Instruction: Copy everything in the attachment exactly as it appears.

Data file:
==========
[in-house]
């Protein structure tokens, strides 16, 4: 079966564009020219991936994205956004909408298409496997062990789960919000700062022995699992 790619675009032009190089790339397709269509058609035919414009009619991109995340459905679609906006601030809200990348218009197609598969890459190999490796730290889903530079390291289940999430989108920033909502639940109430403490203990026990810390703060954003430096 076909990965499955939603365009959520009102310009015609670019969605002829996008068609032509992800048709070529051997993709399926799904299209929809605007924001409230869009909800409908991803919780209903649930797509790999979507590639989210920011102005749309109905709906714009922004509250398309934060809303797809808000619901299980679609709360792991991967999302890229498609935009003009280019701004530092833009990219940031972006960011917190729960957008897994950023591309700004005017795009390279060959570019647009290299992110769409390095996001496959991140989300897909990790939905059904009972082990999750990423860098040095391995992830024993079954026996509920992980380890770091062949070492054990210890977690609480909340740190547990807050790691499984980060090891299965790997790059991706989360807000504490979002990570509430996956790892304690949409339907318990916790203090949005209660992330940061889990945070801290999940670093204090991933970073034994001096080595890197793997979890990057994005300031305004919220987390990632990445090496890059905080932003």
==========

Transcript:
[in-house]
């Protein structure tokens, strides 16, 4: 079966564009020219991936994205956004909408298409496997062990789960919000700062022995699992 790619675009032009190089790339397709269509058609035919414009009619991109995340459905679609906006601030809200990348218009197609598969890459190999490796730290889903530079390291289940999430989108920033909502639940109430403490203990026990810390703060954003430096 076909990965499955939603365009959520009102310009015609670019969605002829996008068609032509992800048709070529051997993709399926799904299209929809605007924001409230869009909800409908991803919780209903649930797509790999979507590639989210920011102005749309109905709906714009922004509250398309934060809303797809808000619901299980679609709360792991991967999302890229498609935009003009280019701004530092833009990219940031972006960011917190729960957008897994950023591309700004005017795009390279060959570019647009290299992110769409390095996001496959991140989300897909990790939905059904009972082990999750990423860098040095391995992830024993079954026996509920992980380890770091062949070492054990210890977690609480909340740190547990807050790691499984980060090891299965790997790059991706989360807000504490979002990570509430996956790892304690949409339907318990916790203090949005209660992330940061889990945070801290999940670093204090991933970073034994001096080595890197793997979890990057994005300031305004919220987390990632990445090496890059905080932003």